Family Law Hub

Maintenance Regulation (Council Regulation No 4/2009)

International regs, published: 31/12/2009


Items referring to this

  • Application by husband to set aside grant of leave for the wife to apply for financial remedies in the English courts while there are ongoing protracted proceedings in Slovenia (where they married). Application failed. Judgment, 21/01/2015, free
  • Judgment, 22/01/2013, free
  • Case note, 23/01/2013, free
  • The ex-wife's application for enforcement of the provisions of an order relating to maintenance was stayed according to Art 12 of the Maintenance Regulation until the Italian court had determined the question of its jurisdiction . Judgment, 10/05/2017, free
  • Appeal concerning enforcement of Romanian custody order under BIIR. Struck out as the Court decided on a preliminary issue that it has no jurisdiction to hear it. Judgment, 22/06/2016, free
  • The father was seeking a child arrangements order, a prohibited steps order and a specific issue order. He subsequently issued an application for a return order. The purpose of this hearing was to determine a preliminary issue concerning the jurisdiction of the English court to adjudicate upon the father's applications, that issue hinging on the court's determination of whether the child was habitually resident in England. Judgment, 14/07/2016, free
  • W and H were both Italian nationals but habitually resident in the UK. The divorce petition was lodged in Italy by H before the W lodged hers in the UK, and the issue before this court was whether, by reason of the Maintenance Regulation, Council Regulation (EC) No 4/2009, the English courts were precluded from proceeding with the wife's Schedule 1 application because of the Italian proceedings, specifically whether the "Lis pendens" provisions in Article 12 were engaged. Judgment, 24/09/2013, free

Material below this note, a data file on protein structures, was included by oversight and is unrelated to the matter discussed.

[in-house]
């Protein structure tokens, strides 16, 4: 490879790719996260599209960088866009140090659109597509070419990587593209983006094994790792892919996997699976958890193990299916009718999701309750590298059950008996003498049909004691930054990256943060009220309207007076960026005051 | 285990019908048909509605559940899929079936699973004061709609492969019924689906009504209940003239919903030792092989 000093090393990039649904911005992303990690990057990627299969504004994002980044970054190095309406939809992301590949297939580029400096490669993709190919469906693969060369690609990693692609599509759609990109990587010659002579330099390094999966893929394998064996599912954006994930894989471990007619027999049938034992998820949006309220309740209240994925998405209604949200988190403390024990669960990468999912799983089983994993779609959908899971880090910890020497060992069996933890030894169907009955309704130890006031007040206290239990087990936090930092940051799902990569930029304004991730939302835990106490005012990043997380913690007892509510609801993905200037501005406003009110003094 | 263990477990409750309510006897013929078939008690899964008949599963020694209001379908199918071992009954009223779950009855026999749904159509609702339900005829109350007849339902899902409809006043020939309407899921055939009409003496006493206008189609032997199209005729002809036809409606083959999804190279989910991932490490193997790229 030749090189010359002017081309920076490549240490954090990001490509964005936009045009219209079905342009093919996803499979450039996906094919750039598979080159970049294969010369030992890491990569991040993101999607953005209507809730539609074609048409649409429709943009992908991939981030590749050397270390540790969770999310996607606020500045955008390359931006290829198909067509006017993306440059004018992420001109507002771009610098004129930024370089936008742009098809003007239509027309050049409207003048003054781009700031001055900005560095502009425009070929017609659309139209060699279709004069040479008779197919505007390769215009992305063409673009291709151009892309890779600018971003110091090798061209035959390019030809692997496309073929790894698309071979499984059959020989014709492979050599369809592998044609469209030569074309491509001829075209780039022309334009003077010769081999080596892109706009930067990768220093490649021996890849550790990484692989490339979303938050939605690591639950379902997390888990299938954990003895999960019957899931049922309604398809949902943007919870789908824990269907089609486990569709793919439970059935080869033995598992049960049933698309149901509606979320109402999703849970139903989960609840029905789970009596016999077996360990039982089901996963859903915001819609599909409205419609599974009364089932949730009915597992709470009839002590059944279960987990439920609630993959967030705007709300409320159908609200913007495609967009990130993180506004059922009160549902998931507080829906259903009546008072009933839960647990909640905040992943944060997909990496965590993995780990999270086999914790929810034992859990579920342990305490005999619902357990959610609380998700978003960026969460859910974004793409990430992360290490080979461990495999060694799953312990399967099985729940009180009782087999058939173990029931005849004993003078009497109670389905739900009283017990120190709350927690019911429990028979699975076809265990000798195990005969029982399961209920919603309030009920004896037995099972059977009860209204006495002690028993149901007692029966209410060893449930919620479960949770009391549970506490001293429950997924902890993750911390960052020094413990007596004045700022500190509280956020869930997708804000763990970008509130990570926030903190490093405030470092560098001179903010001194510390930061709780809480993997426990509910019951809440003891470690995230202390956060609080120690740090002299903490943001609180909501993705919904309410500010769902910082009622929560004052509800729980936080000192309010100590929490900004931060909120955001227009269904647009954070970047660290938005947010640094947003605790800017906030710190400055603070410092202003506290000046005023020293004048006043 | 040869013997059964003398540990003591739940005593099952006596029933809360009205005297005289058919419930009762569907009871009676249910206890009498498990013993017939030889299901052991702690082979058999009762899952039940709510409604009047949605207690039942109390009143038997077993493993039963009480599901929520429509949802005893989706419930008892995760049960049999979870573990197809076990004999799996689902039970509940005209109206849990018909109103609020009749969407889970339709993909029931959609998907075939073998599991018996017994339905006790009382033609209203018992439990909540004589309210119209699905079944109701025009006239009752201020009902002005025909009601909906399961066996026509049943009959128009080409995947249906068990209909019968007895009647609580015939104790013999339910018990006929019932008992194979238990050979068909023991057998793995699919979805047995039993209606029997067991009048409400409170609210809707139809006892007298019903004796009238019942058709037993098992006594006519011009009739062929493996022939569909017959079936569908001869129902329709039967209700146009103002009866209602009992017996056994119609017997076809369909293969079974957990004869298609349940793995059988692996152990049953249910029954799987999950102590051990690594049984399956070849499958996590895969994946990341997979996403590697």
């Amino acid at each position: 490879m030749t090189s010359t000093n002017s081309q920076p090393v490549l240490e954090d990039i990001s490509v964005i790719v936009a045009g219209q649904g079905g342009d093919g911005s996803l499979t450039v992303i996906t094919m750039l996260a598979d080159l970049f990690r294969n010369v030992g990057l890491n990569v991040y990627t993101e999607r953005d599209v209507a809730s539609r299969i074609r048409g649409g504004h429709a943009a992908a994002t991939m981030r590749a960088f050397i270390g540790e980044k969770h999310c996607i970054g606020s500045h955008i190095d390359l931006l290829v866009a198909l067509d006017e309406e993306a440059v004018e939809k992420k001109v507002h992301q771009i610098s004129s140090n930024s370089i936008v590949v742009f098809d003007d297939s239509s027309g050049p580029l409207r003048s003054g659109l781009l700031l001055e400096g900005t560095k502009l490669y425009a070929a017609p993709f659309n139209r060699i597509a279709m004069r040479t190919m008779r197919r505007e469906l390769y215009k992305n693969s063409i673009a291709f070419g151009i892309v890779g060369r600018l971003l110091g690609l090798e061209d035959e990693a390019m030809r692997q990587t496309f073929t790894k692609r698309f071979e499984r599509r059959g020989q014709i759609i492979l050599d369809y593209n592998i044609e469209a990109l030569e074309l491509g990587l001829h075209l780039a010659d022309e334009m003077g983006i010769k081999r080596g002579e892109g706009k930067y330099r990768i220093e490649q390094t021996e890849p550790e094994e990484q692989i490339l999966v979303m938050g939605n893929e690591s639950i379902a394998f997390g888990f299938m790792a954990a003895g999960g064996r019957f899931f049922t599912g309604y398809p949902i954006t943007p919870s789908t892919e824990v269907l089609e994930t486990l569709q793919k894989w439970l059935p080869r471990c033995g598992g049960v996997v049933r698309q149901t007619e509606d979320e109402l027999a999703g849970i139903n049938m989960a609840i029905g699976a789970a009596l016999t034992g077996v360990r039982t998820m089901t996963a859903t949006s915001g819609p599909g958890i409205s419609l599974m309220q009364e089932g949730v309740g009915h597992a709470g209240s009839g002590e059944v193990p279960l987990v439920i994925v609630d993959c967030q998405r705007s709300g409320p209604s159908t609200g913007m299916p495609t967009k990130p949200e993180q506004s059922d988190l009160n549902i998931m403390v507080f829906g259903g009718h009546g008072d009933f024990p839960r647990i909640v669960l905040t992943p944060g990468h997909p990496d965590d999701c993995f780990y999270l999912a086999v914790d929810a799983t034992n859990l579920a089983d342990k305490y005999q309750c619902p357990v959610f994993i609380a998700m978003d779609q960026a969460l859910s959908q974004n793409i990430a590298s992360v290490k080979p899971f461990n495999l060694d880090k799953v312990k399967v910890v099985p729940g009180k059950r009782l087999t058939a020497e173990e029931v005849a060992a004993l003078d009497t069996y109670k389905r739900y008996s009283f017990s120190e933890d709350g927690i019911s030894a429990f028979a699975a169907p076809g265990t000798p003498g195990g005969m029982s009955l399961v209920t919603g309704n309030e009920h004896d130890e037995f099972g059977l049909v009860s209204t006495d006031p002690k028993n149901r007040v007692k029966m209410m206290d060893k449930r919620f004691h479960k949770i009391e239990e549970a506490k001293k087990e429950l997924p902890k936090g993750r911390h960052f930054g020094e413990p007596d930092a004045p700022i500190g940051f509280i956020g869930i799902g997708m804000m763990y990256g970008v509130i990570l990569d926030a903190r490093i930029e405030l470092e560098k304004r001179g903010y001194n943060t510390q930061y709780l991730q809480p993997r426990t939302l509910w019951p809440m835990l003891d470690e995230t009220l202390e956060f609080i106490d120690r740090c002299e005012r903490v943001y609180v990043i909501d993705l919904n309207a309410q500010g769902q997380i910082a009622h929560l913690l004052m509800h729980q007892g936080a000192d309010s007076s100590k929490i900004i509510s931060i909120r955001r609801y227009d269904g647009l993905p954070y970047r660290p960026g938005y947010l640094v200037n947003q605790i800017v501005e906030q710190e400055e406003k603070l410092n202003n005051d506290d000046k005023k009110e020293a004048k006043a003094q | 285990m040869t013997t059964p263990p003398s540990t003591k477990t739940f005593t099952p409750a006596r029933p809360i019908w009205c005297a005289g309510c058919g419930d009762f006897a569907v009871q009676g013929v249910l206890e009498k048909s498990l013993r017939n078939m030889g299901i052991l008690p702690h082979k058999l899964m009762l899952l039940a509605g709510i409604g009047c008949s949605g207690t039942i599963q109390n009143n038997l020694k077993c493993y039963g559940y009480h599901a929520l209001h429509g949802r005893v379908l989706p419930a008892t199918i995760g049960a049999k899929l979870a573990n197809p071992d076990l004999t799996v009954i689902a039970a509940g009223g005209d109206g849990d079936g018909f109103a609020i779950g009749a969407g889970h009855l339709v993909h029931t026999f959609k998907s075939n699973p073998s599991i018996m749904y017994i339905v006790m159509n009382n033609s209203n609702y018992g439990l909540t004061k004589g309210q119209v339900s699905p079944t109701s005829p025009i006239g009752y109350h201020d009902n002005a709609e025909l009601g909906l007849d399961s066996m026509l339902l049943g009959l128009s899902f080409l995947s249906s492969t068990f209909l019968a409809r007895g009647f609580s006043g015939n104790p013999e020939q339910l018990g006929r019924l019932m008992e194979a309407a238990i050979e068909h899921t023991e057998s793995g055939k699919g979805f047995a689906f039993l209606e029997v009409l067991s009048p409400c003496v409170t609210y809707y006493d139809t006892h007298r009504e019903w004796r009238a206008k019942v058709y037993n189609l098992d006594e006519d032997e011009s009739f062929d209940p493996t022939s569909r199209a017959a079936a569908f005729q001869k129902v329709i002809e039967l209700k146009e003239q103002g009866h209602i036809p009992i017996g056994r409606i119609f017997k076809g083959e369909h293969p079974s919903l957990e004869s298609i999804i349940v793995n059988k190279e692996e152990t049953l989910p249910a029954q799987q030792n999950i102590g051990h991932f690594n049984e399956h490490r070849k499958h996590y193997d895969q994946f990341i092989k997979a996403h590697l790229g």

• Judgment in a case where a mother was seeking enforcement of a child maintenance order made in France in the PRFD under Rule 33.3 of the Family Procedure Rules 2010, which permits an application to be made for an order for such method of enforcement as the court may consider appropriate. Judgment, 10/04/2014, free
  • Judgment in a case where a mother was seeking enforcement of a child maintenance order made in France Case note, 04/06/2014, members only
  • Training note, 01/07/2012, members only
  • In a factually complicated case, in which the mother (“M”) effectively only gave written submissions, Mostyn J concluded that while it would lead to inconsistent judgments in England and Poland, he should order the children be returned here Judgment, 19/01/2018, free
  • Timothy Scott QC rounds up all the latest developments in international family law touching on case law and policy developments such as how the Maintenance Regulation is operating 2 years on, an update on BIIR cases and staying proceedings and Hemain injunctions. Webcast, 09/10/2013, members only
  • Training notes to accompany Timothy Scott QC's recorded webinar on International Family Law Training note, 09/10/2013, members only
  • A foundation course for practitioners seeking to understand the principles and key regulations of European family law Training note, 01/05/2012, members only